Why are people adding salt to their drinking water? The quest for hydration may have gone too far.

Drinking water every day is key to maintaining overall well-being. Not only does proper hydration regulate a healthy body temperature, but it also lubricates your joints and helps get rid of waste.2

Despite these benefits, most people fail to consume enough water day-to-day. The Centers for Disease Control and Prevention reported that from 2015 to 2018, children in the U.S. only drank an average of 3 cups of water daily while adults drank an average of 5 cups.1

However, people on social media claim one easy and affordable tip that can help with hydration is adding salt to your water

One TikTok user states that adding Celtic sea salt to your water bottle can help you better absorb the water because the minerals in the salt can help “pick up the water molecules and drive them into our cells.” Even a certified clinical nutritionist made a video claiming that she adds salt to her water to help with hydration and replenish water and sodium levels. “To prevent headaches, muscle aches, and low energy, I make sure to add salt into my water or use an electrolyte supplement like LMNT,” she said.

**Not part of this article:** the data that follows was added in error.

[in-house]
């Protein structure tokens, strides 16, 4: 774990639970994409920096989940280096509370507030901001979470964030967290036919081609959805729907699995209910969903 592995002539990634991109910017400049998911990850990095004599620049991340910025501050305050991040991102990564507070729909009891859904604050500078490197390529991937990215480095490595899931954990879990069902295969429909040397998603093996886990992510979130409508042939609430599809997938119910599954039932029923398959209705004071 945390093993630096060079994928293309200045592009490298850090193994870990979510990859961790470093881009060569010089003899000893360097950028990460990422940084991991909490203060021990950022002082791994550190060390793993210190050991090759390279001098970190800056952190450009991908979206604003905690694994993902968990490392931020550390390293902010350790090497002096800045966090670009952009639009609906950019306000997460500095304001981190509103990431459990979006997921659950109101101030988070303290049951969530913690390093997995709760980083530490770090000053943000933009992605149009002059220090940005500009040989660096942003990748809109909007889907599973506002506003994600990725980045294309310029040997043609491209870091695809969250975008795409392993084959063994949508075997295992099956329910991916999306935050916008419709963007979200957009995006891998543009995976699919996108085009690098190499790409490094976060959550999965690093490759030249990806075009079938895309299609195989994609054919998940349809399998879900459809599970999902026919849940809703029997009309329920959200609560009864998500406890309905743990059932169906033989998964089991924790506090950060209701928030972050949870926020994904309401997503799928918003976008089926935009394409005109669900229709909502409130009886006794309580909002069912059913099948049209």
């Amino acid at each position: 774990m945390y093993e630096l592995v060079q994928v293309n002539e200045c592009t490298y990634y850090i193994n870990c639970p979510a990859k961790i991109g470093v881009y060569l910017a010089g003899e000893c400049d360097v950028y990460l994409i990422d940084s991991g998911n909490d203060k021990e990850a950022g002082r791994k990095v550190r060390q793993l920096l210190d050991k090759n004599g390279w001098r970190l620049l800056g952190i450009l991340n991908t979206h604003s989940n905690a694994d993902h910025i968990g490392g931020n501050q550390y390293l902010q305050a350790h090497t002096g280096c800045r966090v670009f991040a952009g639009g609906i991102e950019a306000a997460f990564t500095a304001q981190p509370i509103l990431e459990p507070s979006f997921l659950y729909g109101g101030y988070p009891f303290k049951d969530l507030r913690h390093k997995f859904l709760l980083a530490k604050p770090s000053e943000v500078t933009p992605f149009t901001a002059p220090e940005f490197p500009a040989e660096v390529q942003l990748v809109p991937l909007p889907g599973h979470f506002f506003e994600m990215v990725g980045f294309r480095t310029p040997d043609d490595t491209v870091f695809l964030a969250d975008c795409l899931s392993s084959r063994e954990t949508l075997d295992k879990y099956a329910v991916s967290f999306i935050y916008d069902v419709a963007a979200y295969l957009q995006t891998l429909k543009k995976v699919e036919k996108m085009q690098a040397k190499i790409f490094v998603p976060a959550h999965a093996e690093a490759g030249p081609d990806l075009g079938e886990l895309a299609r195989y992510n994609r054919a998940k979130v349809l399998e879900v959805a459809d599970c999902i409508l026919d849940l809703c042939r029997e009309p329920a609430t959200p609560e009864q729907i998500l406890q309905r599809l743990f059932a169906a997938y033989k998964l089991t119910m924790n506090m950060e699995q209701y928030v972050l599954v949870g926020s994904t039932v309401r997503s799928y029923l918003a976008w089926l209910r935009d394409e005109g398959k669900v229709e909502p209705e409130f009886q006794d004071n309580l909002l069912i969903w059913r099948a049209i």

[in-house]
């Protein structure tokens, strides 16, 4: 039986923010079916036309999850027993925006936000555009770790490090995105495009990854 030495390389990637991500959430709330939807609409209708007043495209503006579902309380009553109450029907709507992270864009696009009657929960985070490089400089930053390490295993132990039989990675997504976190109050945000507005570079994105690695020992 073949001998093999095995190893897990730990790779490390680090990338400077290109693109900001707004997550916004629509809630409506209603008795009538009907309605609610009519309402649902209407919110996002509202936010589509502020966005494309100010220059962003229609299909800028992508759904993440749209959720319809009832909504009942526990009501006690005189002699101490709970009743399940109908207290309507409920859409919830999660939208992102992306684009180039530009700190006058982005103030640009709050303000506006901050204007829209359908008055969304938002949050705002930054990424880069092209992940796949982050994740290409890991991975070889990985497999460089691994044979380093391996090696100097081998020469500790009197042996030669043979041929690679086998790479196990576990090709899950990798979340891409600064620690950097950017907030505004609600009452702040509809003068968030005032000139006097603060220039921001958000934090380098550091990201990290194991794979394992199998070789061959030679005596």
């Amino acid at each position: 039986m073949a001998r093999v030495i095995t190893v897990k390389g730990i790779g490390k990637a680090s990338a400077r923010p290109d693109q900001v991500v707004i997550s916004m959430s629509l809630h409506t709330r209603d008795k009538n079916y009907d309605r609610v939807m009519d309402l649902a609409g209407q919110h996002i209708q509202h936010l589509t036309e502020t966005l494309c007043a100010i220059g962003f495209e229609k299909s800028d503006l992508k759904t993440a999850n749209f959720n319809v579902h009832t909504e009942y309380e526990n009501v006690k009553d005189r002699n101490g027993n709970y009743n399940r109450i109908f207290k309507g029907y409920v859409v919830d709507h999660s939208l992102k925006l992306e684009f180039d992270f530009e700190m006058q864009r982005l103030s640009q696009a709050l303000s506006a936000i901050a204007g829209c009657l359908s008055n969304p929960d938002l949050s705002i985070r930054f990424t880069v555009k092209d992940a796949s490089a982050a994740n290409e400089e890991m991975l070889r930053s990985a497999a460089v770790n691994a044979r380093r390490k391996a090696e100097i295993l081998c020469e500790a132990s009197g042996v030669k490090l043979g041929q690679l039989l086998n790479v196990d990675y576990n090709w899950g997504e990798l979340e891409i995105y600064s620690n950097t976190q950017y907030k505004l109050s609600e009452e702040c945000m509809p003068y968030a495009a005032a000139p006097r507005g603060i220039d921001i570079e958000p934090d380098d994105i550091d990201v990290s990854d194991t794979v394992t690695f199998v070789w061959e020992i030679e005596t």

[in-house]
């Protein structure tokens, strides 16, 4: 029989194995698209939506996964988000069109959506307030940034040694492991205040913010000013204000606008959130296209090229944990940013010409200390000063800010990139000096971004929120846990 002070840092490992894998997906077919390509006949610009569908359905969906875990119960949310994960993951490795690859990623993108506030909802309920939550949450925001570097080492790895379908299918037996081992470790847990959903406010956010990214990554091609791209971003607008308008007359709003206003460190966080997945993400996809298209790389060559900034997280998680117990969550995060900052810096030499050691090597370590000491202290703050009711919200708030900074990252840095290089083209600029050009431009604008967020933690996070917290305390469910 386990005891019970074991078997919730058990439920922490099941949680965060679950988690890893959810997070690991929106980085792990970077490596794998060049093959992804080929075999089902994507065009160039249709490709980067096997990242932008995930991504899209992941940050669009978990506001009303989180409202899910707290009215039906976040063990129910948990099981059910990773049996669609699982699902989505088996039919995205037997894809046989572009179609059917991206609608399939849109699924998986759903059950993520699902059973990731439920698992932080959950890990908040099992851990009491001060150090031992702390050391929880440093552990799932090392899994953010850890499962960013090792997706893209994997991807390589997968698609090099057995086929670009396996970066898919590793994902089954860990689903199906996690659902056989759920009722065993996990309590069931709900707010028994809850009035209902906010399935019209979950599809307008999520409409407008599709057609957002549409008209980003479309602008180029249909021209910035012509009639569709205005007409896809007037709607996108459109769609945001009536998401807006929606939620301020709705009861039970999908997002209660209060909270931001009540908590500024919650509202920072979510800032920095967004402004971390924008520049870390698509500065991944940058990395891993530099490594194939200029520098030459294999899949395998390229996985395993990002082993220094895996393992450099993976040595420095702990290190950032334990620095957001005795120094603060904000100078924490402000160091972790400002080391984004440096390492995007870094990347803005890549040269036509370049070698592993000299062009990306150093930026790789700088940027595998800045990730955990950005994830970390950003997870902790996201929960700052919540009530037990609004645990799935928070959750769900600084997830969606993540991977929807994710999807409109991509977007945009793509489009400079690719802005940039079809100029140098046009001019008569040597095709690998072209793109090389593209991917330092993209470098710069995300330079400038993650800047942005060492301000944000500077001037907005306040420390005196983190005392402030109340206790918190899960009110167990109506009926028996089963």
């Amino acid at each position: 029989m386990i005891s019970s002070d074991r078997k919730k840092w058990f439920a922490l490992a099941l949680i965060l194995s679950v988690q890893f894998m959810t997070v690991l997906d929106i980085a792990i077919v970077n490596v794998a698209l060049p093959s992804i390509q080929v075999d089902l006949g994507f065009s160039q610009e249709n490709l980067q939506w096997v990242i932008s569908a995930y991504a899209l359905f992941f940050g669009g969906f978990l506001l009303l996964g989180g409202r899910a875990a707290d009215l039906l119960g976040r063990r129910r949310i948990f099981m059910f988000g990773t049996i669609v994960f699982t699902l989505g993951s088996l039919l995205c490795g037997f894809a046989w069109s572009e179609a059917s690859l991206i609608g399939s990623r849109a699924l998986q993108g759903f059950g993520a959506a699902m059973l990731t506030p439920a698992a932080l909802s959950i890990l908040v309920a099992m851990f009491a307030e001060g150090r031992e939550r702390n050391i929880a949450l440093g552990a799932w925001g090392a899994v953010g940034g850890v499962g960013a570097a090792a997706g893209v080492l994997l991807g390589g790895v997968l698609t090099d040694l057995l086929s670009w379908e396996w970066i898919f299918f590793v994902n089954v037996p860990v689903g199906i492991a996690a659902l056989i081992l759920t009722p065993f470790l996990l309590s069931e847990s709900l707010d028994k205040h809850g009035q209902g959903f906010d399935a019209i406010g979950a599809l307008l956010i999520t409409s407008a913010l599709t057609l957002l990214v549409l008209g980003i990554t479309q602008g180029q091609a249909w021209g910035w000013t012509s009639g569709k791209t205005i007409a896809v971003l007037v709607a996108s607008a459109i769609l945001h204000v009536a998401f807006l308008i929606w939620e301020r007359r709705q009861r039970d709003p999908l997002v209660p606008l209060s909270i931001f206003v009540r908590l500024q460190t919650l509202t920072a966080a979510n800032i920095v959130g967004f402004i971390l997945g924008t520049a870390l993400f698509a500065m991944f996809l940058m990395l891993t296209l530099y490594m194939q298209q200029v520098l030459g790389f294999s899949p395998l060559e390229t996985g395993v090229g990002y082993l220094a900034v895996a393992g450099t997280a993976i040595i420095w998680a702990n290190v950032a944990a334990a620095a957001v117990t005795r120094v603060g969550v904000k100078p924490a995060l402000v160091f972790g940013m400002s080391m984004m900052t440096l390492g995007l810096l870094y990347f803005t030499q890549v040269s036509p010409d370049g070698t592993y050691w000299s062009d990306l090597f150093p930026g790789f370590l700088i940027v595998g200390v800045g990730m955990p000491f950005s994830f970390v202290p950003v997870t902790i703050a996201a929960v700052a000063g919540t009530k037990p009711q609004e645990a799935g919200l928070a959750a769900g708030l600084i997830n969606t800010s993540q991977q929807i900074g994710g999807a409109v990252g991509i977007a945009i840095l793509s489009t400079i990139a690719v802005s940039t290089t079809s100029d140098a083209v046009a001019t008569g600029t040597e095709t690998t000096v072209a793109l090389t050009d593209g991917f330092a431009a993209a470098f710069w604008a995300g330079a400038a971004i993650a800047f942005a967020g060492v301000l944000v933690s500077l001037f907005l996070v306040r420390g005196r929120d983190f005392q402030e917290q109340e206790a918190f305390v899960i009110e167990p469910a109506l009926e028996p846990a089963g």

But does it actually work? Here’s what experts want you to know before you begin adding salt to your drinking water

The Role of Sodium in Hydration

According to Danielle Crumble Smith, RDN, a certified registered dietitian at Top Nutrition Coaching, adding a small amount of salt to your water can help increase hydration, especially during vigorous exercise or in hot climates where you might be sweating heavily or losing water and electrolytes rapidly.

Replenishing Lost Electrolytes

Adding salt to your water is best for athletes and active people who are losing electrolytes like sodium through sweat from high-intensity or long-duration physical activities, Crumble Smith said.

For instance, it can be beneficial for people who are competing in marathons, triathlons, or regularly completing high-intensity workouts.